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Relations between Haiti and the Dominican Republic are better than they once were: In the 1840s, the former French colony tried to annex the former Spanish colony, and in the 1930s, the Dominican President ordered the killing of Haitians in the D.R. More recently, Haitians have served as cheap labor in their neighboring country. But the 2010 Haiti earthquake built a bridge between the two occupants of Hispaniola: The Dominican government opened its borders to Haitians, lending hospital beds and aid to victims in need. Tonight, in what has been billed as a “friendship concert,” the Dominican Republic’s Enriquillo Tejada y Los Clarinetes Mágicos will open for Haitian legends Tabou Combo. Tejada’s group will offer speedy, woodwind-led merengues alongside swaying, jazz-inflected boleros; meanwhile, the 40-year-old Tabou Combo will emphasize konpa, a danceable, polyrhythmic Haitian style that incorporates African-derived guitar, sappy Dominican-influenced synths, funky bass, percussion, and melodic vocals. While these globe-trotting ambassadors won’t solve political issues with one show, it’s at least a step in the right direction. The Haitian-Dominican Friendship Concert begins at 7 p.m. at the National Museum of Natural History’s Baird Auditorium, 10th St. and Constitution Ave. NW. Free. nmafa.si.edu. (202) 633-4600. (Steve Kiviat)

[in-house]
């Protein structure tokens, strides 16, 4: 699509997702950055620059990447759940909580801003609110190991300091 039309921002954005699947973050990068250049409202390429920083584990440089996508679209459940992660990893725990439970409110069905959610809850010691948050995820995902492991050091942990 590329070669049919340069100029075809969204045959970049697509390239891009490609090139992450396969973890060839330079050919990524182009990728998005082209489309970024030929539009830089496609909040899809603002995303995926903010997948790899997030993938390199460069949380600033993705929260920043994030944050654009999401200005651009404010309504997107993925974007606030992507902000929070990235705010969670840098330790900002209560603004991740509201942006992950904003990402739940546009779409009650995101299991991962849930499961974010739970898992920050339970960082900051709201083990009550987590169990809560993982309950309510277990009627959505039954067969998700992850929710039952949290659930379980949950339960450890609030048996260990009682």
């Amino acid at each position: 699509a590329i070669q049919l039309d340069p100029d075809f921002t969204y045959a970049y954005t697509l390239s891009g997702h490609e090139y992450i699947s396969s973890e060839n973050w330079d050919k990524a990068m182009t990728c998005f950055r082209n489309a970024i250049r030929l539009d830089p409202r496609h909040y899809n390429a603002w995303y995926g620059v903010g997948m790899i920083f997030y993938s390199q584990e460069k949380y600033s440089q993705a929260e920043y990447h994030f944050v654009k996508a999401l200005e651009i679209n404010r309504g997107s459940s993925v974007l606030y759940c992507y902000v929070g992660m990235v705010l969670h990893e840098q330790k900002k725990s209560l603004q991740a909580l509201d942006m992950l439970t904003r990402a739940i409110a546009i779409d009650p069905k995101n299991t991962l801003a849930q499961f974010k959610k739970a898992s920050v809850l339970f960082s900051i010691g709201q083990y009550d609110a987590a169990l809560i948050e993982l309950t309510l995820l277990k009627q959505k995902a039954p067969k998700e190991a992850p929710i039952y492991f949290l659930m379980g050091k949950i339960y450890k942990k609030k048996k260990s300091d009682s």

Massively influential producer and dub-reggae pioneer Lee “Scratch” Perry is still recording at a fast clip—-he releases about one album every year. Good thing about being a legend: You can get just about anyone you want to play with you, hence Perry’s collaborations with members of The Slits and TV on the Radio. Also a plus: You can make album after album in whatever sound you like. Over the years Perry has toyed with roots and dub reggae and sounds far beyond. Tonight he performs with SubAtomic Sound System at 9 p.m. at the State Theatre, 220 N. Washington St., Falls Church. $22-$25. (703) 237-0300.
Literary quarterly Granta published its 119th issue this spring, and although its theme is Britain, it features a contribution from D.C.-based short-story writer Tania James. She spoke with Arts Desk’s Mark Athitakis yesterday about her story “Lion and Panther in London.” Tonight, James and Granta contributor Gary Younge will discuss their work at 6:30 p.m. at Busboys & Poets, 14th and V streets NW. Free.
Local collective Aether Art Projects presents a work of, basically, conceptual charades at 7 p.m. at Smith Commons, 1245 H St. NE. Free.
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